Excerpts of a beautiful concert of spiritual music with compositions by Sri Chinmoy in Kathmandu Nepal early 2011. Performers are the European group “Vedic Fire”, Vijay Shankar Mishra’s Group from India and Skihandini from Russia. Enjoy these meditative melodies.
During my recent stay in Nepal I had the opportunity to film for the first time the creation of Singing Bowls in Kathmandu. They are manufactured according a centuries old tradition by some selected small local enterprises and thereafter find their way throughout the world to lovers of these musical instruments. Watch this unique document, realized early 2011 with my new GH2. The soundtrack is by Kamalakanta.
A group of spiritual seekers found a cave in which the sage Gorakshanath seemed to have meditated for a long period of time in the 10th century AD. The cave is situated behind a Buddhist monastery in the surrounding hills an is mainly worshiped because of a Buddhist Lama who meditated in the same place in later years. The long cave has been closed and only a small chamber with a shrine remains. On the website saivism.net we found the following text about the life of Gorakshanath.
Gorakhnath is also known as Siddha Siddhanta and Nath tradition. It was founded by Gorakshanatha (Gorakhnath) who lived about 10th century AD. He is believed to be 3rd, 4th or 5th in a line of 12 prominent teachers of this tradition, which has followers in both Buddhism and Hinduism. He was said to be a disciple of Matsyendranatha who was from Nepal. Followers of this sage believe that knowledge of this tradition was received by Matsyendranath directly from Siva himself. Gorakshanatha is credited with such works as Siddha Siddhanta Paddhathi and Viveka Martanda. He composed them in Hindi. He also created 12 monastic orders across Northern India in an effort to preserve the Adinatha tradition. Other important works of this tradition are Hathayoga Pradipika, Gheranda Samhita, Siva Samhita and Jnanamrita. The school was predominantly ascetic and adapted many practices of the Pasupatha sect and the Adinatha Tradition in contrast to the Nandinatha tradition followed in the south. Although it is a tantric tradition, it differs from many left-handed (vamachara) schools of tantra with its uncompromising emphasis on the practice of brahmacharya or celibacy and its stand against the use of sexual energy in yogic practices. In the past this groub enjoyed some Muslim following in the northern India and some of them even became heads of their monasteries. Gorakshanatha brought to light many secrets of hatha yoga, kundalini yoga and samadhi and contributed to their present day popularity. Members of the group also dabble in occult sciences and siddhis or super natural powers.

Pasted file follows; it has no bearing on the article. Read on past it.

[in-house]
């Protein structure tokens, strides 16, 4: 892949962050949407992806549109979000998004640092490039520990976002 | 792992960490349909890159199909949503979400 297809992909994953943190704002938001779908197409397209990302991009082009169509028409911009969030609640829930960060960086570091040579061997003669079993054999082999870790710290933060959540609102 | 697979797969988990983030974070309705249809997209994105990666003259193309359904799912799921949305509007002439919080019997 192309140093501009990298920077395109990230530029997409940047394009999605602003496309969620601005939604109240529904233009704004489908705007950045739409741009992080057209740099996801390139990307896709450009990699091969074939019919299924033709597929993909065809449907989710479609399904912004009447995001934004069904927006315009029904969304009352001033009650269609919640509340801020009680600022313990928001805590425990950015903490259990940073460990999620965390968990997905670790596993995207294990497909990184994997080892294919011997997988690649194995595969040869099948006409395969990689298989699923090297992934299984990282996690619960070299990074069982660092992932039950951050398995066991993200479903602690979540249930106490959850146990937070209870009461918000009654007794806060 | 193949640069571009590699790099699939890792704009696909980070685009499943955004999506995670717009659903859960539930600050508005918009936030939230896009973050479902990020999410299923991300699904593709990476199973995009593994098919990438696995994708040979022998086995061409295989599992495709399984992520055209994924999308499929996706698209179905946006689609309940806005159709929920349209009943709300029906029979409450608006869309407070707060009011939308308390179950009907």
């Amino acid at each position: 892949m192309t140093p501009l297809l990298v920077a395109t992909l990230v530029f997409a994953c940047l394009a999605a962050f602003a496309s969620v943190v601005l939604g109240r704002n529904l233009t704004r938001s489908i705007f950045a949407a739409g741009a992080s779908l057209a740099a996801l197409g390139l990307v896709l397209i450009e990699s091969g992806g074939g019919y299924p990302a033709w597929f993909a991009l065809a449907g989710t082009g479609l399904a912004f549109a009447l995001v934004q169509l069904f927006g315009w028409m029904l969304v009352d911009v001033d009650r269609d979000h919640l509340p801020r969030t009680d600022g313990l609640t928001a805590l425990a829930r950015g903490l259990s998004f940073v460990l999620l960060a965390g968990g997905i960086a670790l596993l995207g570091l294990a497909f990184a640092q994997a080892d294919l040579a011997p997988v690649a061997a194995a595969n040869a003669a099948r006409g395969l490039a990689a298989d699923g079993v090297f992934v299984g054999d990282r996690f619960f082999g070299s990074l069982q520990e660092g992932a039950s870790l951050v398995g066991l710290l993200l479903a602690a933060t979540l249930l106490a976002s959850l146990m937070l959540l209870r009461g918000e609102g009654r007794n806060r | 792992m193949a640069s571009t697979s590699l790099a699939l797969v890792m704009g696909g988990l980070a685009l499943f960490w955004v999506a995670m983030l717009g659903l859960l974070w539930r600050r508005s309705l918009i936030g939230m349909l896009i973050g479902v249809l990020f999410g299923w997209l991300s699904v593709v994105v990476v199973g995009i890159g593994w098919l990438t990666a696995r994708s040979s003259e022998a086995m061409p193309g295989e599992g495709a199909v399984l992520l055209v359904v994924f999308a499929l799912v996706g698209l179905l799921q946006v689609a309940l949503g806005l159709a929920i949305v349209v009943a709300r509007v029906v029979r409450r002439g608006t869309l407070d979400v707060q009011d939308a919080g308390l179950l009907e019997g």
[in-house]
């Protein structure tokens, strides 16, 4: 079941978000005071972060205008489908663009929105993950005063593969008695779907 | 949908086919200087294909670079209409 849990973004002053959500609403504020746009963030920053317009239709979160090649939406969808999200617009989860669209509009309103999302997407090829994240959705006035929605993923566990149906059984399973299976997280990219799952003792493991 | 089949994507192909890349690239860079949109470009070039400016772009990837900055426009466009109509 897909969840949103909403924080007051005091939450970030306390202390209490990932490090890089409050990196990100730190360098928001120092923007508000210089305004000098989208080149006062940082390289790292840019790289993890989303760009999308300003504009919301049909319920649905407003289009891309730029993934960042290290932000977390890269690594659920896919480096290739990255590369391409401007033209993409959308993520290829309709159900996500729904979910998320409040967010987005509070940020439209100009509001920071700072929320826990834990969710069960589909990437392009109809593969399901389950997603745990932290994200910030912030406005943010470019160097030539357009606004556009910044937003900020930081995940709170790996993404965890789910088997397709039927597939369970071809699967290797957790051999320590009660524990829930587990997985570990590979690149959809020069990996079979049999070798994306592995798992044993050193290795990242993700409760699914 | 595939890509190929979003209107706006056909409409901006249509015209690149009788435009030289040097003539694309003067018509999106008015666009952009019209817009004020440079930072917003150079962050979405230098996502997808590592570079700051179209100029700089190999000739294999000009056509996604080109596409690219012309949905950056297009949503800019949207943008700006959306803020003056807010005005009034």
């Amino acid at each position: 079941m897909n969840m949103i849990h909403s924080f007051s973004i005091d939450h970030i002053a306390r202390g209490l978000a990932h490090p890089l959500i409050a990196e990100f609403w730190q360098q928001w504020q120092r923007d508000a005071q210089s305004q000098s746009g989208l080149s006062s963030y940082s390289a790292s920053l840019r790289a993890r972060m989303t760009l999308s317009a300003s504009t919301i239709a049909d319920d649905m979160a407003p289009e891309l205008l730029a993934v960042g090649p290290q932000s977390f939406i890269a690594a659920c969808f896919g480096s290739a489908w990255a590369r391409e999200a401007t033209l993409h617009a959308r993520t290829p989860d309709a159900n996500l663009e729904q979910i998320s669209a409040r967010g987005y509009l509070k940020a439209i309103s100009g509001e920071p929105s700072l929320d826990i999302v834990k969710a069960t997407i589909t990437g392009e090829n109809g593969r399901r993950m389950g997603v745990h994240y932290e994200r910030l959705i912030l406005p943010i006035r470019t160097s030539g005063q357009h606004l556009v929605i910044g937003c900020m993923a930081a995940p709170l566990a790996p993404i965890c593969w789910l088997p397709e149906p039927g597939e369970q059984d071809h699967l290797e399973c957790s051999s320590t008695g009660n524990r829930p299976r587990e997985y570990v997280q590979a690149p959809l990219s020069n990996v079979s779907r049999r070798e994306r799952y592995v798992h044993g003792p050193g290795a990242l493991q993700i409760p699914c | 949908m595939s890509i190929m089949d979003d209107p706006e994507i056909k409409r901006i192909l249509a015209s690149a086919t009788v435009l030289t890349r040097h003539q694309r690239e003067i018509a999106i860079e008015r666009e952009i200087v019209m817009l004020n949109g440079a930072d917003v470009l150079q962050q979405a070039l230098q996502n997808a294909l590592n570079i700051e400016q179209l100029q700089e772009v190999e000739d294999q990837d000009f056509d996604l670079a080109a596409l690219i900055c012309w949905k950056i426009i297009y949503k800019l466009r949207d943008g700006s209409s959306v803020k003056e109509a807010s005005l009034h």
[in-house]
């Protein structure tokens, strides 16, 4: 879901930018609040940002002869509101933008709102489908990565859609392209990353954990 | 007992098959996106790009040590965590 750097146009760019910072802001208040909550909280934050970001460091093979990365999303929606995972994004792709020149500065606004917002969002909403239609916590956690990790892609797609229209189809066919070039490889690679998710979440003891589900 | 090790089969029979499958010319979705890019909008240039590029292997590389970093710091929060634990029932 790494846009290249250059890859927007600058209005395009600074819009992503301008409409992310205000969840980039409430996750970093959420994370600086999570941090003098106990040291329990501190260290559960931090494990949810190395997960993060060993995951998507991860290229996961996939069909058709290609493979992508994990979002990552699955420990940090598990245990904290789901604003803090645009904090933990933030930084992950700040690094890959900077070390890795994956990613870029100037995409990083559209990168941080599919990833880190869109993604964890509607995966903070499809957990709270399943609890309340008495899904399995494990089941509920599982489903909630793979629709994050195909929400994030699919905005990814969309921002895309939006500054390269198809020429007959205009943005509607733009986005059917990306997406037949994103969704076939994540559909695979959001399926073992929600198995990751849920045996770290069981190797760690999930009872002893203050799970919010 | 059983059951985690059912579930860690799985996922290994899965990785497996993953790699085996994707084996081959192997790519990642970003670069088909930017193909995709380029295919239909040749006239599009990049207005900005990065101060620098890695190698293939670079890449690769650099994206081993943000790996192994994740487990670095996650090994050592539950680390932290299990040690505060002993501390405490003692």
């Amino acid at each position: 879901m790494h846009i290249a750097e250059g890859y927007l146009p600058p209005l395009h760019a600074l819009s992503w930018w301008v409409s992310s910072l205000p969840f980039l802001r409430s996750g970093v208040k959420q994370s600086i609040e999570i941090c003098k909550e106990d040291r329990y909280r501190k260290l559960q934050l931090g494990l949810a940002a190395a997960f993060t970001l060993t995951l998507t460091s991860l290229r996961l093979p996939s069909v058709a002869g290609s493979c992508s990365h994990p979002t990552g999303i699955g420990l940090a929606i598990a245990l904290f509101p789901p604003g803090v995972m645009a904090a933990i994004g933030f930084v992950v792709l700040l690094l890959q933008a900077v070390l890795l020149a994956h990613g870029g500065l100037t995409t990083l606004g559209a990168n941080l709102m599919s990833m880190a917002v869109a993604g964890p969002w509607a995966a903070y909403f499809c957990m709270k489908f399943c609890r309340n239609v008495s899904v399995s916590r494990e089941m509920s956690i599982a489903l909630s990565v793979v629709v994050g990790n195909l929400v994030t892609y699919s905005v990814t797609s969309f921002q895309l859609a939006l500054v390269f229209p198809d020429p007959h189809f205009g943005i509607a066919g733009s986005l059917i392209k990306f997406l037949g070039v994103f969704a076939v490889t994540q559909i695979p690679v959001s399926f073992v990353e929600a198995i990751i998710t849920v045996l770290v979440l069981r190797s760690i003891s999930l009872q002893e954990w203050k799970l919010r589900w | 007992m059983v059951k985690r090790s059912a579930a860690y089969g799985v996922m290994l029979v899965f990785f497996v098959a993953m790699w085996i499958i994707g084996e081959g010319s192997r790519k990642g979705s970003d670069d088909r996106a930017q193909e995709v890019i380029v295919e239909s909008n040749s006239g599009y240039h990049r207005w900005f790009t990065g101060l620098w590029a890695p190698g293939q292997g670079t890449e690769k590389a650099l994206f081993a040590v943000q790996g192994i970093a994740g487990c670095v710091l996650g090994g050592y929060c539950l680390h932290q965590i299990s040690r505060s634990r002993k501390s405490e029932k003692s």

Followers believe that it would be possible through yogic practices to prolong human life and become immortal in the physical body (kayasiddhi). They believe that through the practice of hathayoga it is possible to channel breath energy through a web of nerves or nadis and acquire occult powers as well as achieve liberation. No one knows for sure what these practices are except those who have been initiated into them. Some followers claim to have seen or interacted with beings who are several hundreds of years old. There are claims that Gorakshanatha, the original founder of the school, is still alive and active in our earth plane but does not appear in public. They also believe that Siva is the material and efficient cause of creation and that after liberation the jivas would return to Siva, like bubbles in water. Oneness with Siva can be experienced by serious practitioners of yoga in a deep state of samadhi. Once the state of samadhi is reached, an individual would remain forever established in transcendental consciousness even while engaged in the mundane affairs of the outside world. The group is active in many parts of India and abroad and its followers range from mendicants and street magicians to the most obscure ascetics living in the Himalayas. The popularity of hatha yoga, pranayama, kundalini yoga, holistic medicine, astrology and ayurveda in the modern world can be attributed to a great extent to this tradition.
And here for the first time you can see some glimpses of this cave in Nepal and the chantimng monks of this sacred place:
Early 2011 I visited Kathmandu, this fascinating capital of Nepal and tried to capture the daily live with my new GH2. Hope you enjoy it. (Camera: GH2 with stock lens (mostly) and in some rare (dark) places with the 20mm/1.7)